Here-click on picture to enlarge

Thursday, September 10, 2009

A.S. Haley: Hearing in Fort Worth Continued to Next Week

Wednesday, September 9, 2009

The following is a statement just received from Bishop Iker's office (I have added the bold for emphasis):

In a hearing this morning before Judge John Chupp in the 141st District Court in Tarrant County, our attorney filed a motion that requires the lawyers who have brought litigation against us to prove that they had the legal authority to bring the suit. They moved for a continuance, which the Judge denied.

At 10 a.m. Judge Chupp adjourned the hearing due to the fact that a jury trial in another case was scheduled to resume in his court. The hearing on our Rule 12 motion will reconvene at 2 p.m. on Wednesday, Sept. 16.

Please continue to keep this situation in your daily prayers, and pray for Judge Chupp and attorney Shelby Sharpe by name. As you did last Sunday, please pray during worship this week. For those who are able, fasting as well as prayer will be appropriate and appreciated on the 16th.

Bishop Iker

The plaintiffs in the Fort Worth litigation claim to be the authentic "Episcopal Diocese of Fort Worth" and the "Corporation of the Episcopal Diocese of Fort Worth." The defendants are given different designations in the lawsuit, but the fact is that they are the true and continuing Episcopal Diocese of Fort Worth and its associated Corporation. The District Court is thus faced with the spectacle of two entities, each of whom as plaintiff is suing itself and the other as defendants. (That is the plaintiffs' chosen strategy, as I explained in this earlier post.)

The defendant entities filed a motion under the Texas Rules of Civil Procedure which challenged the authority of the plaintiffs' attorneys to bring a lawsuit in their names. The attorneys had requested a continuance so that the court could address the summary adjudication motion which they filed late Friday afternoon. They argued, rather inconsistently in this observer's opinion, that the Court could resolve the matter of their authority to bring the lawsuit by deciding the summary adjudication motion as a matter of law, while it would take a lengthy factual hearing to resolve the defendants' motion challenging their authority. the rest

US Church cannot sign Covenant, say Wright and American critics

11 September, 2009

THE Episcopal Church in the United States cannot in conscience sign the Anglican Covenant, a group of con­servatives says. The group includes the Bishop of Durham, Dr Tom Wright.

The criticism of the Episcopal Church comes in a 27-page position paper, “The Anglican Covenant: Shared Discernment Recognized by All”, published on Thursday of last week. The signatories are Dr Wright and four US conservatives: Canon Professor Christopher Seitz, the Revd Dr Philip Turner, the Revd Dr Ephraim Radner, and Mark McCall.

The group contends that the ongoing Covenant process, designed to bring some structure to the Anglican Communion, has inter­dependence at its heart. This ex­plicitly involves accountability — defined as being open to correction — to other provinces in matters that affect the whole Communion. The obvious case in point is the debate about the blessing of same-sex couples and the consecration of gay priests and bishops.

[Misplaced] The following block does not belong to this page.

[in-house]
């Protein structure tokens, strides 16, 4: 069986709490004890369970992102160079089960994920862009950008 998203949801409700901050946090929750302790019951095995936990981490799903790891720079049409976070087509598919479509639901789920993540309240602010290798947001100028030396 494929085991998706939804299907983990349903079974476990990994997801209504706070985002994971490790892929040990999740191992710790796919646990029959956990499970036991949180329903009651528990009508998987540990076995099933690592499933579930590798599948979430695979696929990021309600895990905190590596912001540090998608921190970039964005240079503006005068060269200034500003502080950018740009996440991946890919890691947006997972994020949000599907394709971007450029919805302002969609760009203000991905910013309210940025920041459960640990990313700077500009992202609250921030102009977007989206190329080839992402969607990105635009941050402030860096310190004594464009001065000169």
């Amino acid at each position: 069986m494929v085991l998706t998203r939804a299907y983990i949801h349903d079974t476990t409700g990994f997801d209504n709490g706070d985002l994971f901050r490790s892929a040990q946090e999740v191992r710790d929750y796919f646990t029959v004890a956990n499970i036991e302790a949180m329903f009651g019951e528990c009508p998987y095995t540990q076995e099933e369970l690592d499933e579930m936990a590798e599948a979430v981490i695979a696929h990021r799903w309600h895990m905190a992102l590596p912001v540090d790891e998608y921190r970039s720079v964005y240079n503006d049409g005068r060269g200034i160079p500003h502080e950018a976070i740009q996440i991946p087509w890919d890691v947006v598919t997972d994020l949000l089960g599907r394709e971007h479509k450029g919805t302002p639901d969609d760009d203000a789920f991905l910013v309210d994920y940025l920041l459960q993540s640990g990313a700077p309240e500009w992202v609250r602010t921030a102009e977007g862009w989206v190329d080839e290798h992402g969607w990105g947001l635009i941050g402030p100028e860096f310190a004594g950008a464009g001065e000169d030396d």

The paper states: “Without ac­counta­bility there is no commu­nion, and a Church that is unac­countable by definition has ordered its life outside the Communion of Churches.” the rest

Wednesday, September 09, 2009

Secrets of the centenarians: Life begins at 100

07 September 2009
by Ed Yong

THIS year, the number of pensioners in the UK exceeded the number of minors for the first time in history. That's remarkable in its own right, but the real "population explosion" has been among the oldest of the old - the centenarians. In fact, this is the fastest-growing demographic in much of the developed world. In the UK, their numbers have increased by a factor of 60 since the early 20th century. And their ranks are set to swell even further, thanks to the ageing baby-boomer generation: by 2030 there will be about a million worldwide.

These trends raise social, ethical and economic dilemmas. Are medical advances artificially prolonging life with little regard for the quality of that life? Old age brings an increased risk of chronic disease, disability and dementia, and if growing numbers of elderly people become dependent on state or familial support, society faces skyrocketing costs and commitments. This is the dark cloud outside the silver lining of increasing longevity. Yet researchers who study the oldest old have made a surprising discovery that presents a less bleak vision of the future than many anticipate. the rest

Newport Beach: Breakaway Episcopalians look to US high court

posted Sept. 9, 2009

NEWPORT BEACH, Calif. — Marcia Kear's three daughters were married at St. James Anglican Church. Her mother's funeral was there. She said she found the Holy Spirit there.

But she may have to give up the bayside sanctuary, where sunlight filters through watery blue stained-glass windows and glints off the flawless copper pipes of an organ purchased with parishioners' tithes.